[718] See below, p. 386.

[719] Marquardt, 332, and Mommsen, Staatsrecht, i. ed. 2, p. 463 foll.

[720] Livy, Epit. xix.

[721] Livy xxxvii. 51: "Religio ad postremum vicit, ut dicto audiens esset flamen pontifici." Here religio is used in the sense of obligation to the ius divinum.

[722] Livy xxvii. 6; cp. 36.

[723] This story is told in Livy xl. 42.

[724] Livy xxvii. 8. For the compelling power (capere) of the Pont. Max., see Marq. 314. The story may have come from the annals of the Valerii Flacci, and also from those of the pontifices; it was apparently well known, as Valerius Maximus knew it (vi. 9. 2).

[725] Velleius ii. 43.

[726] Livy xxxi. 50.

[727] For the oath see "Lex incerta reperta Bantiae," lines 16 and 17, in Bruns, Fontes Iuris Romani. The oath taboo is mentioned by Gellius 10. 15. 3.; Festus 104, and Plutarch, Quaest. Rom. 113.

[728] Livy xxxii. 7; xxxix. 39.

[729] Tac. Ann. iv. 16.

[730] See above, p. 255.

[731] Farnell, Cults of the Greek States, vol. v. p. 85 foll. Very interesting is the modern survival of Dionysiac rites recently discovered in Thrace by Mr. Dawkins (Hellenic Journal, 1906, p. 191).

[732] Farnell, op. cit. vol. v. p. 150.

[733] Quoted by Farnell, p. 151, from Rohde's Psyche.

[734] It is possible that superstitio may originally have had some such meaning; see W. Otto in Archiv für Religionswissenschaft, 1909, p. 548 foll.; Mayor's edition of Cic. de Nat. Deorum, note on ii. 72 foll.

[735] Ovid, Fasti, iii. 523 foll. See also Roman Society in the Age of Cicero, p. 289.

[736] See Mr. Heitland's History of the Roman Republic, vol. ii. p. 229 note, and cp. Wissowa in Pauly-Wissowa, Real-Encycl. s.v. "Bacchanalia."

[737] Livy xxxix. 8 foll.

[738] Plato, de Rep. 364 B; cp. Laws, 933 D.

[739] "Quaestio de clandestinis coniurationibus decreta est," Livy xxxix. 8; so also in chs. 14 and 17. Cp. Sctm. de Bacchanalibus, line 13, "conioura (se)." This document is, strictly speaking, a letter to the magistrates "in agro Teurano" in Bruttium embodying the orders of the Senatus consultum. It will be found in Bruns, Fontes Iuris Romani, or in Wordsworth, Fragments and Specimens of Early Latin.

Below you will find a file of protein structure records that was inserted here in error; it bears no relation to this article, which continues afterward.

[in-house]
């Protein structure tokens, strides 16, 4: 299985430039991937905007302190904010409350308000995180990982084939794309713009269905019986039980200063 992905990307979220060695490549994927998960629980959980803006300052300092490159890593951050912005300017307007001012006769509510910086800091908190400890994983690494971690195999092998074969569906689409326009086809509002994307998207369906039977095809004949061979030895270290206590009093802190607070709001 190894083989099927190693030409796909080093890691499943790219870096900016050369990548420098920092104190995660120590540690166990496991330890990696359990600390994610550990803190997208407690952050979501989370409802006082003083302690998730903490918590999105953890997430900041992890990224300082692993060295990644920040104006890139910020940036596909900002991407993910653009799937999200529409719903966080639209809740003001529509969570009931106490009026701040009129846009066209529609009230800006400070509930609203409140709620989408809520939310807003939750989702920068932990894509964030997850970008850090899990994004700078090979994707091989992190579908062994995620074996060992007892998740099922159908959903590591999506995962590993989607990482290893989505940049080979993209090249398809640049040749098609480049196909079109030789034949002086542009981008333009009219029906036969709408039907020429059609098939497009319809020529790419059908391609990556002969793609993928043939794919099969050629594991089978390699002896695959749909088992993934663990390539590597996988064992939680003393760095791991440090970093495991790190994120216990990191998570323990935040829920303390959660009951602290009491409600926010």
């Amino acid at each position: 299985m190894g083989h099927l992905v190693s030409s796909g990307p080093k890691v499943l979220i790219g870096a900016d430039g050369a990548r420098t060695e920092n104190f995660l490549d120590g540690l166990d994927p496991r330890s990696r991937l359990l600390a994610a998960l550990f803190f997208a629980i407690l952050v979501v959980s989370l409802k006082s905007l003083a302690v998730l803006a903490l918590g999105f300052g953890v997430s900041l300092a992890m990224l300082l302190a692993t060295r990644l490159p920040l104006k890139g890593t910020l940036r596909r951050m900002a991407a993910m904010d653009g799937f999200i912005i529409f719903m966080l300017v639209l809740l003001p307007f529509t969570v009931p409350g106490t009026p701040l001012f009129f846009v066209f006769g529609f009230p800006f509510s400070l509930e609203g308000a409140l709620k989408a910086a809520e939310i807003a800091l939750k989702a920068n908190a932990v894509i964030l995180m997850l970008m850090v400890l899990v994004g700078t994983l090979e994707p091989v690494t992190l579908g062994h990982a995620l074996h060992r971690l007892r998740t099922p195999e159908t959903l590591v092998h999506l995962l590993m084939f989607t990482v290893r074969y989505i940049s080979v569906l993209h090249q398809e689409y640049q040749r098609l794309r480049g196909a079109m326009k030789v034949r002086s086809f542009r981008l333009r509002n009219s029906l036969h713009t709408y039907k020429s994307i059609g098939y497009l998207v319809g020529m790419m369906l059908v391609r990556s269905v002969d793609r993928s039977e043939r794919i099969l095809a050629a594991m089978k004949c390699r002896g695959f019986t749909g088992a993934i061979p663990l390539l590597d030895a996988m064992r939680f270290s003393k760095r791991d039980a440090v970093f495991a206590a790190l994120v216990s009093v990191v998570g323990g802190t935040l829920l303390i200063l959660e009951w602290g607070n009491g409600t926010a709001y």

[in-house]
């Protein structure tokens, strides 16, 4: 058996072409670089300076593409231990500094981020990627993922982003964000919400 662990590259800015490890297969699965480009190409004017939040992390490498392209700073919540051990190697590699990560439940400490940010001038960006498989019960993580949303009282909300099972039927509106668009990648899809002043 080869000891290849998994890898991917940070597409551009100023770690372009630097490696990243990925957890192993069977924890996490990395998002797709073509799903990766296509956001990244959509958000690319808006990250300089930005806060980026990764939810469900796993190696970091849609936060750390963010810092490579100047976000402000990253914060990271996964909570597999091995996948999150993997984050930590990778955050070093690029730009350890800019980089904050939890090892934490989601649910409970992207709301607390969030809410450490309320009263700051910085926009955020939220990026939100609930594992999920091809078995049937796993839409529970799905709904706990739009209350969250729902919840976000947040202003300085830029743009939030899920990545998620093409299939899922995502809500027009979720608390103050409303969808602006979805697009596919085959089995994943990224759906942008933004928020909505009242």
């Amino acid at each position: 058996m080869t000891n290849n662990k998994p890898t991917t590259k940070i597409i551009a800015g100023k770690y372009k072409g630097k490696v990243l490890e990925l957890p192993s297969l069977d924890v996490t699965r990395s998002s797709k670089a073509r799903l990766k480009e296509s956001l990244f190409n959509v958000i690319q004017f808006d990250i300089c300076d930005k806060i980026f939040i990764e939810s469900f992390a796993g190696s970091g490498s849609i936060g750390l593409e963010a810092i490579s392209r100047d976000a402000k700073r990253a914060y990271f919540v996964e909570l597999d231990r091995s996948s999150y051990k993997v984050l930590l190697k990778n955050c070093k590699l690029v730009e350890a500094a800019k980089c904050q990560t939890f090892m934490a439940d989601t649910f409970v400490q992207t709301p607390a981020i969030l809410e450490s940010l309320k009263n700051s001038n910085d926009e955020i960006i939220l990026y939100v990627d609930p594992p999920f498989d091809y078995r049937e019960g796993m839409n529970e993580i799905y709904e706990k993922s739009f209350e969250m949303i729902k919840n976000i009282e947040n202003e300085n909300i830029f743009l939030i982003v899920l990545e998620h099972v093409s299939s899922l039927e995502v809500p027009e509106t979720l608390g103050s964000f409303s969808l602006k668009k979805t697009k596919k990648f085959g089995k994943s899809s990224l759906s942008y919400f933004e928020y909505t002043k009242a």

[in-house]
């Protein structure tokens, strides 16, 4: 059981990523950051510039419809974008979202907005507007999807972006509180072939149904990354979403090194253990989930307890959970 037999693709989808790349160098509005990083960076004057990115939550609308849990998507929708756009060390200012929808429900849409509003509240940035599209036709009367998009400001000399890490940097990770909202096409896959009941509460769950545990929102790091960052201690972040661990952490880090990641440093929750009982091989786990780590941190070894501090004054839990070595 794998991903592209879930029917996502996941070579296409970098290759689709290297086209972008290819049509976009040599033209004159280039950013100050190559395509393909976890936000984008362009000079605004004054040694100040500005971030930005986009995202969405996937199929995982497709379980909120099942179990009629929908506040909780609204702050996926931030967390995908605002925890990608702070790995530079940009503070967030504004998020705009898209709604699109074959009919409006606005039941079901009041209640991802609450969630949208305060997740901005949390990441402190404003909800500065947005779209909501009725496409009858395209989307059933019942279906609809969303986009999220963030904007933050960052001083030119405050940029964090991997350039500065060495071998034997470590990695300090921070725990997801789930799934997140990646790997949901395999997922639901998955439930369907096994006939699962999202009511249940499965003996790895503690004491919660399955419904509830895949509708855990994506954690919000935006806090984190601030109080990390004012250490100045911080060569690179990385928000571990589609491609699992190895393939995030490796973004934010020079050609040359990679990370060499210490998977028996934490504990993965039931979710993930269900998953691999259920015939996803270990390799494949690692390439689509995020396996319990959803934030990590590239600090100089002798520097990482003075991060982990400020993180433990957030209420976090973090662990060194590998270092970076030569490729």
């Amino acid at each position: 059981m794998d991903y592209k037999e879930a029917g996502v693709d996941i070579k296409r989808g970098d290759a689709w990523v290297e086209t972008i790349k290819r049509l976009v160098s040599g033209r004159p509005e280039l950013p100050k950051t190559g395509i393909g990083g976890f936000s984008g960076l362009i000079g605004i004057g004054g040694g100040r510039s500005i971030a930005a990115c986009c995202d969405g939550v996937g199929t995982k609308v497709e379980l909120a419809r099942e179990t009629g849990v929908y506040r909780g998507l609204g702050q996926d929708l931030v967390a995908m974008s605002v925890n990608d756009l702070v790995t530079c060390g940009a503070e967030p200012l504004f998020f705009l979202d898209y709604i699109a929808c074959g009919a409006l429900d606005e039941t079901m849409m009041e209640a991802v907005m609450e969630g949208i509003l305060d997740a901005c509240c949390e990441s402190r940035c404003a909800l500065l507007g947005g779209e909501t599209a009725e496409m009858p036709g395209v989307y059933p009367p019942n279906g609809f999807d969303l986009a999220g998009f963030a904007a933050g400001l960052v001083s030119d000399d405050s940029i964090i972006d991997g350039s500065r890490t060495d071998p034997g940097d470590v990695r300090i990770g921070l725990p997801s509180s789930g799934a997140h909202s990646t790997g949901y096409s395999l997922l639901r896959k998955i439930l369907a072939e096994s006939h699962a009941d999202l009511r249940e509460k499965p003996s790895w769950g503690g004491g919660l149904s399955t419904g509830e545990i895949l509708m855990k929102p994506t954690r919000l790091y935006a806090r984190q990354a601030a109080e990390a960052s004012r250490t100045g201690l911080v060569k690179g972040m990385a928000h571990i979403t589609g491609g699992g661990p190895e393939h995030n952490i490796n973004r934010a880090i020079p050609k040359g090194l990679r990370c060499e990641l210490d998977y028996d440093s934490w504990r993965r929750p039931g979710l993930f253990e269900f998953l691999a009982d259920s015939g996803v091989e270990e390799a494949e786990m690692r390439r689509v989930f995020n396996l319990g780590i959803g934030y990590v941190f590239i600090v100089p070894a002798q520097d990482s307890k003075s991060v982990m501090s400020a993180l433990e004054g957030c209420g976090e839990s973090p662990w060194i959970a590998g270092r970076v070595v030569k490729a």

[740] Livy xxxix. 16: "Omnia, dis propitiis volentibusque, faciemus, qui quia suum numen sceleribus libidinibusque contaminari indigne ferebant," etc.

[741] Mommsen, Strafrecht, p. 567 foll.

[742] Livy xxxix. 18 ad fin. Sctm. de Bacch. lines 3 foll.

[743] Religion der Römer, p. 78.

[744] Livy xl. 29 seems to have put his account together from Cassius Hemina and other annalists, so far as we can judge from the reference to them in Pliny, N.H. xiii. 84; Valerius Antias, who simply stated that the writings were Pythagorean as well as Numan, Livy rejects as ignorant of the chronological impossibility of making the king contemporary with the philosopher. The fragment of Cassius Hemina is quoted in Pliny, sec. 86; Val. Max. i. 1, and Plutarch, Numa 22, add nothing to our knowledge of the incident.

[745] See Schanz, Gesch. der röm. Literatur, i. 268; Pliny, loc. cit., calls him "vetustissimus auctor annalium," but his work was later than the Annals or Origines of Cato.

[746] Ennius came from South Italy (Rudiae in Messapia), the home of Pythagoreanism. For traces of it in his works, see Reid on Cicero, Academica priora, ii. 51.

[747] This is the view taken by Colin, Rome et la Grèce, 200-146 B.C., p. 269 foll. This reaction was probably only a part of the general reversion to conservatism which we have been noticing in the action of the government in religious matters.

[748] See above, p. 149 foll.

[749] Quoted by Aust, Religion der Römer, p. 64. The passage is in Zeller's Religion und Philosophie bei den Römern, a short treatise reprinted in his Vorträge und Abhandlungen, ii. 93 foll.

[750] Ribbeck, Fragmenta Tragicorum Latinorum, p. 54.

[751] Social Life at Rome in the Age of Cicero, p. 334.

[752] Cistellaria, ii. 1. 45 foll.

[753] Aust, op. cit. p. 66.

[754] See Schanz, Gesch. der röm. Literatur, vol. i. p. 75.